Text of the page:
Minor tsunami hits Japan after Chile quake

TOKYO - About a dozen small tsunami waves hit Japan on Friday more than 24 hours after a powerful quake struck offshore in Chile, prompting local authorities to advise residents to keep away from the coast.

A tsunami surge of 80 centimetres (32 inches) was recorded off the northeast coastal city of Kuji at 9:38 am (0038 GMT), the Japan Meteorological Agency said, while smaller waves also hit other areas.

Local television showed no visible damage to Japanese coastal regions from the aftermath of a huge 8.3-magnitude earthquake that killed at least 11 people in Chile and ravaged long stretches of the coast.

But meteorological agency official Yohei Hasegawa warned in a hastily arranged press conference that residents should "stay away from working in the water or playing in the sea".

"At this level of tsunami we don't have to worry that the land will be inundated, but underwater current could be very strong and you may be washed away," he said.

Public address systems all along the coast broadcast warnings, while emergency vehicles patrolled with their sirens blaring, to keep away from the shore.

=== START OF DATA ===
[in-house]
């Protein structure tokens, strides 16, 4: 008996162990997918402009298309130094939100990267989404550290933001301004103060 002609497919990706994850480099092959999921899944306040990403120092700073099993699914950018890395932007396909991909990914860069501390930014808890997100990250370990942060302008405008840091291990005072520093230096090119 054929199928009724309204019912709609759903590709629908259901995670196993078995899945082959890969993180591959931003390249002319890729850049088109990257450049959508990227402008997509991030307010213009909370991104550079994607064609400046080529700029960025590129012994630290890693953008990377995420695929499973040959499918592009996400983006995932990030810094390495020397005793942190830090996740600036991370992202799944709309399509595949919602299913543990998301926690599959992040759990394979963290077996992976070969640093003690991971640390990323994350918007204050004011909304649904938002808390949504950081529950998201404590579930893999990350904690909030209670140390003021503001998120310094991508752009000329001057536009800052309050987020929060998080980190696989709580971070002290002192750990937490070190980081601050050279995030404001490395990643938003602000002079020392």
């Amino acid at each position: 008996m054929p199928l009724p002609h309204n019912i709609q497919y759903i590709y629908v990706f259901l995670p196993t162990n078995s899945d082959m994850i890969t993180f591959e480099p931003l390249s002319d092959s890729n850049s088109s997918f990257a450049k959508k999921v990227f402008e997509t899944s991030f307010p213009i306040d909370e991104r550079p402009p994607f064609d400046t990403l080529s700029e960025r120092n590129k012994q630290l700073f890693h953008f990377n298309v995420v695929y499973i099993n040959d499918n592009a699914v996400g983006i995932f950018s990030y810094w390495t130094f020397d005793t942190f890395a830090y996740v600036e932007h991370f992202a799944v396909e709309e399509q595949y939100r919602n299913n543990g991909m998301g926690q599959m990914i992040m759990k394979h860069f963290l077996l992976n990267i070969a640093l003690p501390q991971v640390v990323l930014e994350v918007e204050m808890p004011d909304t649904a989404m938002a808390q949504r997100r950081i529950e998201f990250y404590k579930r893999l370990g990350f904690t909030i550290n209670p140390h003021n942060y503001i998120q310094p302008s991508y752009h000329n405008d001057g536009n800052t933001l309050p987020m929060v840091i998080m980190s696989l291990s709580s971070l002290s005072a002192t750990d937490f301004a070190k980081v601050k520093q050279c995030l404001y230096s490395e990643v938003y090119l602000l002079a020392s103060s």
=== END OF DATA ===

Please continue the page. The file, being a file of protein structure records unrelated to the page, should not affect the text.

Authorities have warned of waves up to one metre (3.3 feet) high, although none have yet been reported, and Chief Cabinet Secretary Yoshihide Suga told reporters the government had not received reports of any damage.

"We have not received any reports of damage to buildings or injuries in connection with the tsunami," added Daiki Numabukuro, a Kuji city official.

"But we keep calling on our residents to stay away from the coast for now," he told AFP.

Large areas of Japan's coastline - including Kuji - covered by the agency's advisory were wiped out by the 2011 quake and tsunami, which triggered a nuclear accident in Fukushima.

The 9.0 undersea quake set off a massive tsunami that swamped cooling systems at the Fukushima Daiichi power plant, sparking the worst atomic accident in a generation.

The Chilean quake struck offshore north of the capital Santiago on Wednesday evening, killing at least 11 and triggering tsunami waves that ravaged stretches of the coast.

The 8.3-magnitude earthquake was the sixth most powerful in the history of geologically volatile Chile and the strongest anywhere in the world this year, officials said.